Putting together the pharma jigsaw

Conference told Ireland well placed to combine IT data specialists and drug development

Ireland is ideally placed to help the global drug industry manage the increasingly fraught battle between scientific advance and rising costs, a conference in Dublin heard this week.

Pharma consultant Graham Symcox told Biopharma Ambition in Dublin Castle that 73 per cent of biologics approved in 2017 had availed of a expedited pathway designed to accelerate the speed to market for breakthrough modern therapies.

However, securing sufficient manufacturing capacity and the temptation for scientists to look for additional uses for such drugs is slowing down the pace at which they reach peak sales.

The challenge comes as health systems are under increasing pressure dealing with the high cost of this new generation of drugs, Dominic Carolan, the chief executive of NIBRT – Ireland's highly regarded National Institute for Bioprocessing Research and Training – said.


The answer? According to Symcox, it’s digitisation. And that’s where Ireland comes into its own, he says, arguing that we have all the necessary pieces of the jigsaw.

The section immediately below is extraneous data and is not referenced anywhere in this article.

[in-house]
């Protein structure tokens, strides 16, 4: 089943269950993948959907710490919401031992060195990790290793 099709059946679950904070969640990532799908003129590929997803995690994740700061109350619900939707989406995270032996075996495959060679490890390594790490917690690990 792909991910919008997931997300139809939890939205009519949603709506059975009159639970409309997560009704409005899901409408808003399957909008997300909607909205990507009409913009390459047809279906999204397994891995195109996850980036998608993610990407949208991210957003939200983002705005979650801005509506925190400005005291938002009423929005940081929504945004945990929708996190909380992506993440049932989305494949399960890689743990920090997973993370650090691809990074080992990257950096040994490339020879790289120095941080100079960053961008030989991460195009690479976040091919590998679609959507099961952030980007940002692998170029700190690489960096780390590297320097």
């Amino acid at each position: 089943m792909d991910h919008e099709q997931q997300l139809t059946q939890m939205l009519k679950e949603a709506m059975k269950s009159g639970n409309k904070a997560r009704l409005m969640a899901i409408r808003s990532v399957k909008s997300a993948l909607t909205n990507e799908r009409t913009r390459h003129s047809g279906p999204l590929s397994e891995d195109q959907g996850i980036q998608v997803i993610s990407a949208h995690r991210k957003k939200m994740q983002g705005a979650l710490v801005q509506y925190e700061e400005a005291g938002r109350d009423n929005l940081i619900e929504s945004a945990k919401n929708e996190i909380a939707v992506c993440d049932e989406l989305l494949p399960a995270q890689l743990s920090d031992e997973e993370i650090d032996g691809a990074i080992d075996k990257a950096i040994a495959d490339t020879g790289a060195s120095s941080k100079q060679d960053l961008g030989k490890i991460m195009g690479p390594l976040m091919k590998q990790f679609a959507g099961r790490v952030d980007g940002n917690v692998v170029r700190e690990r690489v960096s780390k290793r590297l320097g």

Alongside most of the world’s leading drug firms we have a similar concentration of global medtech businesses developing new delivery systems, manufacturing infrastructure companies and what he called the “secret sauce” – a matching concentration of world leading IT companies that can help digitise research, administration and manufacturing to take costs out of the system.

“If we can find a way of bringing these IT data scientist specialists [into the drug development and manufacturing space] we have a path to the future,” he said.

And he had words of praise too for NIBRT which, he said, “really is a jewel – the place you go globally for top training capability”.

Having just signed a $10 million deal to replicate NIBRT's success stateside at Jefferson University in Philadelphia earlier this week, the UCD-based training centre will hardly care if its status as one of the conference organisers had anything to do with that glowing testimony.

The only surprise, really, was that there wasn’t a Minister in sight to take the credit.